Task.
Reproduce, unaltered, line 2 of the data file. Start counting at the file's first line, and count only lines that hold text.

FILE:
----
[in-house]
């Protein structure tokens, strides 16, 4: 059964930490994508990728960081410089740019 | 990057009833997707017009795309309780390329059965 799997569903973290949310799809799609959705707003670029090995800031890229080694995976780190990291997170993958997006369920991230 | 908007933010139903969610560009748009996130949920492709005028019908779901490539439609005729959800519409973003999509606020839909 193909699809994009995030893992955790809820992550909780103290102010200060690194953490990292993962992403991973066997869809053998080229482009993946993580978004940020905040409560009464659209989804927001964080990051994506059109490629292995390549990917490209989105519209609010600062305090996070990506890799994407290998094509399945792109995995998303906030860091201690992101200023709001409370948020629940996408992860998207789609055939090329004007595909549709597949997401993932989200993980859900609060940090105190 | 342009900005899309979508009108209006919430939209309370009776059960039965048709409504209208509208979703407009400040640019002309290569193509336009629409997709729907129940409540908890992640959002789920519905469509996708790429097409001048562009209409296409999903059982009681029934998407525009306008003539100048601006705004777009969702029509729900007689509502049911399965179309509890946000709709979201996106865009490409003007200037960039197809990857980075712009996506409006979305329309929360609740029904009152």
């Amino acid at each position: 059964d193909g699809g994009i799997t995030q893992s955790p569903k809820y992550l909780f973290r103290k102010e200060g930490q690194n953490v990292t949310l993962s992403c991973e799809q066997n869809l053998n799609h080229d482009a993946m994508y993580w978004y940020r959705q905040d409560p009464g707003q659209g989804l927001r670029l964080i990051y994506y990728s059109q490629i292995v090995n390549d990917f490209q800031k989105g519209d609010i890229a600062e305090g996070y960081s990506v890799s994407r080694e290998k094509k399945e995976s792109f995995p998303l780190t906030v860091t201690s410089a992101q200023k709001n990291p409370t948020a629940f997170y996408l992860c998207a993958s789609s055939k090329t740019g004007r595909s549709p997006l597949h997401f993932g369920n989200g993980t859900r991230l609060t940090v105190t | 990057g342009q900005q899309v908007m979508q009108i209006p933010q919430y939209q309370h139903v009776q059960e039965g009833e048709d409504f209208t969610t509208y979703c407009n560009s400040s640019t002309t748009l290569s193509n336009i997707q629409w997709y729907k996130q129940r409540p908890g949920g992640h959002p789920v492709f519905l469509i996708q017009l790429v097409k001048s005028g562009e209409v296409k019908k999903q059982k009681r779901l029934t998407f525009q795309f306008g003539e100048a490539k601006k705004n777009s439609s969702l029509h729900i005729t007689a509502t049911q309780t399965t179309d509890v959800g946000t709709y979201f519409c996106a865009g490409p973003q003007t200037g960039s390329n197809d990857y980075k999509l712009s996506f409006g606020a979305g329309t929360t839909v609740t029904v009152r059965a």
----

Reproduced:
């Protein structure tokens, strides 16, 4: 059964930490994508990728960081410089740019 | 990057009833997707017009795309309780390329059965 799997569903973290949310799809799609959705707003670029090995800031890229080694995976780190990291997170993958997006369920991230 | 908007933010139903969610560009748009996130949920492709005028019908779901490539439609005729959800519409973003999509606020839909 193909699809994009995030893992955790809820992550909780103290102010200060690194953490990292993962992403991973066997869809053998080229482009993946993580978004940020905040409560009464659209989804927001964080990051994506059109490629292995390549990917490209989105519209609010600062305090996070990506890799994407290998094509399945792109995995998303906030860091201690992101200023709001409370948020629940996408992860998207789609055939090329004007595909549709597949997401993932989200993980859900609060940090105190 | 342009900005899309979508009108209006919430939209309370009776059960039965048709409504209208509208979703407009400040640019002309290569193509336009629409997709729907129940409540908890992640959002789920519905469509996708790429097409001048562009209409296409999903059982009681029934998407525009306008003539100048601006705004777009969702029509729900007689509502049911399965179309509890946000709709979201996106865009490409003007200037960039197809990857980075712009996506409006979305329309929360609740029904009152």